The international protest #FridaysForFuture began with a teen in Sweden and has since gone viral in more than 100 countries, according to the Michigan Climate Action Network.

The international protest #FridaysForFuture began with a teen in Sweden and has since gone viral in more than 100 countries, according to the Michigan Climate Action Network.

Photo by Donna Dalziel


Roeper students get in on #FridaysForFuture

By: Tiffany Esshaki | Birmingham - Bloomfield Eagle | Published March 18, 2019

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BIRMINGHAM — Last Friday morning, when students would typically be waiting out the clock until they’re released for lunch, many young people around the world were taking to the streets with signs and slogans to draw attention to climate change.

The demonstration was, specifically, a show of support for 16-year-old Swedish student Greta Thunberg, who protested in front of the Swedish Parliament building every school day for three weeks to show her disappointment in the government’s lack of action to address climate change.

Her demonstration went viral, and soon she was joined by students around the globe who share her passion and participated in coordinated events, dubbed online #FridaysForFuture.

Some would argue that locally, the protest is a way to cheer on the student plaintiffs in the Juliana v. United States youth climate lawsuit. Twenty-one students from Oregon, Pennsylvania, Washington, Alaska and several other states originally filed suit against the federal government complaining that in taking affirmative action to cause man-made climate change, it violated the youngest generation’s constitutional rights to life, liberty and property, as well as failed to protect essential public trust resources, according to Our Children’s Trust, a group that supports and represents youth lawsuits to protect natural resources.

That lawsuit is still wrapped up in the courts, challenged by numerous motions by the government to have the case dismissed. Currently, a stay in the 9th Circuit Court of Appeals is in place, preventing the case from proceeding to trial.

No matter the motivation, the March 15 demonstration was a call to action for those in power and in local communities to not only do what they can to curb further harm to the Earth’s atmosphere, but to simply acknowledge the problem in the first place.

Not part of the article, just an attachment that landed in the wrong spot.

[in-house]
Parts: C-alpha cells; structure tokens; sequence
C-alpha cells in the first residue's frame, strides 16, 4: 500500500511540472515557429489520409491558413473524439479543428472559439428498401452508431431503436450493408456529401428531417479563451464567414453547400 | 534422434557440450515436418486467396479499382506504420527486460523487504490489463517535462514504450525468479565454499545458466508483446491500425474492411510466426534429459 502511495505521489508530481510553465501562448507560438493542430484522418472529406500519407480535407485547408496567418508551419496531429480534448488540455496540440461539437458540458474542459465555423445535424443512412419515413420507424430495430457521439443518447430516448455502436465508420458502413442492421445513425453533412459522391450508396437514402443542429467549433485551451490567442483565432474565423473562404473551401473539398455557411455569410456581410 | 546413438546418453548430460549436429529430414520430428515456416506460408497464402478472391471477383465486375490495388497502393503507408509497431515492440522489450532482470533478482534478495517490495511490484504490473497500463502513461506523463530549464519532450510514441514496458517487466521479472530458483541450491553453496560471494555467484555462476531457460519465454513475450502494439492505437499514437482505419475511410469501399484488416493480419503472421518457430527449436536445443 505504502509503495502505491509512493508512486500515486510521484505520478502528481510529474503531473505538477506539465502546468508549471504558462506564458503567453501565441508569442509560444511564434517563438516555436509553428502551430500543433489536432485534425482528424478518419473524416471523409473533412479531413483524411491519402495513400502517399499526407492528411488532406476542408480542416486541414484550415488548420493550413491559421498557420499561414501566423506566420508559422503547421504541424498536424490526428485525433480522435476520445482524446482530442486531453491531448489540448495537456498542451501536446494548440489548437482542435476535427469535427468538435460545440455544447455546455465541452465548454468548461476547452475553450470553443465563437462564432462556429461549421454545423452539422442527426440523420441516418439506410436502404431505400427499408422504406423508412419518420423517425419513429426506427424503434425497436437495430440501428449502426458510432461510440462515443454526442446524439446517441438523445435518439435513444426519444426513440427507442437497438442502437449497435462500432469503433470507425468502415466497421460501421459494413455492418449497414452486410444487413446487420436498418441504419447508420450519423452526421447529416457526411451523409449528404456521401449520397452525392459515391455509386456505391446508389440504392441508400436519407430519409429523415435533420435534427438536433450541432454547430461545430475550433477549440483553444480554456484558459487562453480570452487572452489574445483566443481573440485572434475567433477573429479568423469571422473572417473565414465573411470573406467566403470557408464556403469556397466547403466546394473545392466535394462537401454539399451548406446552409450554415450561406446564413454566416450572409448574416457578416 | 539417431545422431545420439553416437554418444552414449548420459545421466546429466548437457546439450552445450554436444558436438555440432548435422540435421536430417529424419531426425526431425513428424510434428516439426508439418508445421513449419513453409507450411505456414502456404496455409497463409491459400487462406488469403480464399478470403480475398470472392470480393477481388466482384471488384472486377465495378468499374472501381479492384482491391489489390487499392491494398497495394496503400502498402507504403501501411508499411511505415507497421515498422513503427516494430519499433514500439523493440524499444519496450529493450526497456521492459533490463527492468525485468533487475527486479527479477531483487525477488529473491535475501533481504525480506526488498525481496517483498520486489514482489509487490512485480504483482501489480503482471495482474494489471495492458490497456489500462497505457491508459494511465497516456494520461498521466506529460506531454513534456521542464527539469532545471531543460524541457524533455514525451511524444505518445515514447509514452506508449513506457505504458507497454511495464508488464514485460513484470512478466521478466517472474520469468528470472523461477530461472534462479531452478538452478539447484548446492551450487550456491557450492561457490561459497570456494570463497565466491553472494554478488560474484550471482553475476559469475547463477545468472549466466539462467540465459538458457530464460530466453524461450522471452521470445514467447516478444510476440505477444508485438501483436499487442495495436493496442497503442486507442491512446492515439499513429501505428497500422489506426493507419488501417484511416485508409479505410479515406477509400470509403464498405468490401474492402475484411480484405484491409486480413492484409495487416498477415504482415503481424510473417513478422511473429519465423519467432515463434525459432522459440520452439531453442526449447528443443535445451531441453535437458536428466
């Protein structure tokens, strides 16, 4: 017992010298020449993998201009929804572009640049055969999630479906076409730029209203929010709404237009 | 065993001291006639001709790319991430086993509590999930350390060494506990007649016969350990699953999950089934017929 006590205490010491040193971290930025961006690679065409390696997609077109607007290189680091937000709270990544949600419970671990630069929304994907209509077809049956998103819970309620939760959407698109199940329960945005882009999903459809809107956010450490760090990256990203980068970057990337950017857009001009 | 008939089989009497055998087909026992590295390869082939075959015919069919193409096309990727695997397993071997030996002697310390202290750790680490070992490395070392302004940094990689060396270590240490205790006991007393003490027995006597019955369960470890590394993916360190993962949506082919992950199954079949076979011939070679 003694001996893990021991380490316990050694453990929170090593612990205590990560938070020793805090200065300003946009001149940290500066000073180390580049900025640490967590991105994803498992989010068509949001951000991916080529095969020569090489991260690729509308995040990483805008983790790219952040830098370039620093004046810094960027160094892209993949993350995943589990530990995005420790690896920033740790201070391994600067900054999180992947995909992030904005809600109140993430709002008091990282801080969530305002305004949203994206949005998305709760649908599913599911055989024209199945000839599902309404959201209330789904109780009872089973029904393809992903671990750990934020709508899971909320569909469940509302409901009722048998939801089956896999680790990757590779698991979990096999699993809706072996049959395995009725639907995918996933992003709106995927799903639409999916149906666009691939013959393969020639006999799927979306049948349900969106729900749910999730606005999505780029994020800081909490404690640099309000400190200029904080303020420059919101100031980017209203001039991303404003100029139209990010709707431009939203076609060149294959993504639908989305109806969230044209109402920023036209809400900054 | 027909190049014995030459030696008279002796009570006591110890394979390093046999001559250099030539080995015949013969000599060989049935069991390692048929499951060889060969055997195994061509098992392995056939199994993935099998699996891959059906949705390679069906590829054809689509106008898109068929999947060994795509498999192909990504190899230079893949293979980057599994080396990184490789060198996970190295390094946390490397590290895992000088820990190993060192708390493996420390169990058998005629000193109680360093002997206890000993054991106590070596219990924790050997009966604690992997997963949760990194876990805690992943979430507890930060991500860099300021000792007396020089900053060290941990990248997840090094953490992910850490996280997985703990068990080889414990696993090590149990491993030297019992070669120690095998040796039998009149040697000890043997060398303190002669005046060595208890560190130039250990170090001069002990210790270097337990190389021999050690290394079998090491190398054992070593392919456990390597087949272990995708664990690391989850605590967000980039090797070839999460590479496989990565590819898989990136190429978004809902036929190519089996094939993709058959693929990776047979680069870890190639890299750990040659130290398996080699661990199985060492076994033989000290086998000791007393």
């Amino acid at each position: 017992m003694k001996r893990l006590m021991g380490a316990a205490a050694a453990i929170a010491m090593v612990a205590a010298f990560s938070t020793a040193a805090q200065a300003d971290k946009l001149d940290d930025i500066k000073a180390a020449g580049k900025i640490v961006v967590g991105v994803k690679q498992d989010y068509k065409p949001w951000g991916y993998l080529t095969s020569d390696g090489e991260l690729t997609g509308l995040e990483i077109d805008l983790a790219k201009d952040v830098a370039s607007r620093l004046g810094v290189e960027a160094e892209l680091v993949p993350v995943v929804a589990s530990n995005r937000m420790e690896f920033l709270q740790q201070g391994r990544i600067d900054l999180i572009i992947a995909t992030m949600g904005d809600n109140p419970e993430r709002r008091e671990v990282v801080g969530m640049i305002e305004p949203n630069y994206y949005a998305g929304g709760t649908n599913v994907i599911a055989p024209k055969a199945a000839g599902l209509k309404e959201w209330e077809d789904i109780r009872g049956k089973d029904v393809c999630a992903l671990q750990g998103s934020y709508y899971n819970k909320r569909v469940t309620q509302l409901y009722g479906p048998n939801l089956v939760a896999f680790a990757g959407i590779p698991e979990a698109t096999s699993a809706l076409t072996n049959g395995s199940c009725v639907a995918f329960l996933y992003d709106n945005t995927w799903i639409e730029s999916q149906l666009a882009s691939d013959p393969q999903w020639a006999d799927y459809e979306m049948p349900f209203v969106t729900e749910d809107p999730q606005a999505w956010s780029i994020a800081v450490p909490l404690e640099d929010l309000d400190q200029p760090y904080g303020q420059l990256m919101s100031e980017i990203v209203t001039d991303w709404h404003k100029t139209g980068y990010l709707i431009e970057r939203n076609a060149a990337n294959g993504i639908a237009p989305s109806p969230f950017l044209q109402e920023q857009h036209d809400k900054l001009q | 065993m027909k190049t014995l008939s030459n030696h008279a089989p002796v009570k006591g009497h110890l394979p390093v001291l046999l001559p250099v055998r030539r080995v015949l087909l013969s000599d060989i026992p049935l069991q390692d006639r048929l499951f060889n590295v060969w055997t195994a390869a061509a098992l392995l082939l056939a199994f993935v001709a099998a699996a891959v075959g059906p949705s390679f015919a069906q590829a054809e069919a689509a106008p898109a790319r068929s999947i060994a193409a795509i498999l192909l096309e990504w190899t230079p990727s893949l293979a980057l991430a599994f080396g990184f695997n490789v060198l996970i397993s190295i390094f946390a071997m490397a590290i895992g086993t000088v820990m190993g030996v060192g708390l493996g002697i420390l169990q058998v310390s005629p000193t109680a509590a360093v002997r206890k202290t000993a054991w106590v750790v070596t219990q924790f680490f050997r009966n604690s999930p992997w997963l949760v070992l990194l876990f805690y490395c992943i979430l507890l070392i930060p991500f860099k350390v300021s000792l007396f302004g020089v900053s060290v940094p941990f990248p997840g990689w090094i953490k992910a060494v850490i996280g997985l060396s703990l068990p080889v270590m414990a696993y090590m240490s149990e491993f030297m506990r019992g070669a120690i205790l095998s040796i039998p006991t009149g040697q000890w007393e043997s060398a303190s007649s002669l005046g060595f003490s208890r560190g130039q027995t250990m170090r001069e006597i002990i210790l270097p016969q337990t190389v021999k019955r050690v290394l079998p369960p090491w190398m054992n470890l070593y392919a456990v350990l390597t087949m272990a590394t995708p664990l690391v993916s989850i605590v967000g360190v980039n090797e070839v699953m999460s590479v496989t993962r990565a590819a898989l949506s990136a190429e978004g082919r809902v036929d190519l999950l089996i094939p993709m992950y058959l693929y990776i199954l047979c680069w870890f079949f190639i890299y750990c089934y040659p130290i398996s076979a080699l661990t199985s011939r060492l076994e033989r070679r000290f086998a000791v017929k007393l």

“It is so exciting to see young people around the world today demanding action on climate change, and especially to see Michigan high school students leading climate strike events in cities around our state,” Kate Madigan, the director of the Michigan Climate Action Network, said in a prepared statement. “We are in a moment right now where inaction and denial about global warming is changing. Public awareness and concern about climate change is at an all-time high. Now we have elected leaders in Congress pushing for policy solutions to climate change that are actually bold enough to deal with this crisis.”

Fifteen-year-old Ellie Barron, a sophomore student at the Roeper Upper School, located in Birmingham, joined classmates to show their concern about the issue.

“I actually found out about the strike by seeing an ad on Edmodo,” a social networking site for students, parents and teachers, “and then researching the strike online,” Barron, of Troy, said in a text message. “I took part in the demonstration because the issue of climate change is important to me. We need to protect our Earth and our futures.”

Students, however, can only do so much. The call to action from these protests falls to their parents and government representatives, who have the ability to take legislative action on their behalf, Madigan said.

“We have the ability to avoid the worst consequences of climate change if we act now,” she said in her statement. “It’s possible. We have the technology right now, we just need political will — the leaders who will vote yes. To get there, we need people to rise up and demand it.”

Barron said she’s not sure how, but she’ll continue to be involved in the fight to repair the planet.

“I don’t know exactly what my next move would be, but I definitely want to continue to advocate for action on global climate change, because it is an important issue that needs to be addressed,” she said.

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